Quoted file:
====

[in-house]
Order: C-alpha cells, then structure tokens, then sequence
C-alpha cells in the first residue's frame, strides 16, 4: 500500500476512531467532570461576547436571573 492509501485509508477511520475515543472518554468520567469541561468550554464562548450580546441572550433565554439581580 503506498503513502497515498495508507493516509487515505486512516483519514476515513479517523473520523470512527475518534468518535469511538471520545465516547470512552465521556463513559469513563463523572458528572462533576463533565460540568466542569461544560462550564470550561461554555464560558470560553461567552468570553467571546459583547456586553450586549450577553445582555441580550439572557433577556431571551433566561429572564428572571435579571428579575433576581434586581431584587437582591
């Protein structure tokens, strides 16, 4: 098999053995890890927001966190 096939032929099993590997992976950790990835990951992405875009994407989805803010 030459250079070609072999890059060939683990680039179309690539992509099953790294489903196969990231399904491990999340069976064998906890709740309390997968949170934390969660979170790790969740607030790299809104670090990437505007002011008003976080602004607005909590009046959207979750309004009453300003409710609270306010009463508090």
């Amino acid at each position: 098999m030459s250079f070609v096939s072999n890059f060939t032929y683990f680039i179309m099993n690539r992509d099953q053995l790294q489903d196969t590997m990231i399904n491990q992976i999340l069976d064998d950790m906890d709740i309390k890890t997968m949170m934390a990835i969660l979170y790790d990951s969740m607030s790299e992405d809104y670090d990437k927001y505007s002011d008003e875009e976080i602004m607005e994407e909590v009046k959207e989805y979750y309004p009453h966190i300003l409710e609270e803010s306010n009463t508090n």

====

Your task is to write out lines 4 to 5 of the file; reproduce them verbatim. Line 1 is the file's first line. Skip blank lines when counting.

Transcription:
């Protein structure tokens, strides 16, 4: 098999053995890890927001966190 096939032929099993590997992976950790990835990951992405875009994407989805803010 030459250079070609072999890059060939683990680039179309690539992509099953790294489903196969990231399904491990999340069976064998906890709740309390997968949170934390969660979170790790969740607030790299809104670090990437505007002011008003976080602004607005909590009046959207979750309004009453300003409710609270306010009463508090």
């Amino acid at each position: 098999m030459s250079f070609v096939s072999n890059f060939t032929y683990f680039i179309m099993n690539r992509d099953q053995l790294q489903d196969t590997m990231i399904n491990q992976i999340l069976d064998d950790m906890d709740i309390k890890t997968m949170m934390a990835i969660l979170y790790d990951s969740m607030s790299e992405d809104y670090d990437k927001y505007s002011d008003e875009e976080i602004m607005e994407e909590v009046k959207e989805y979750y309004p009453h966190i300003l409710e609270e803010s306010n009463t508090n």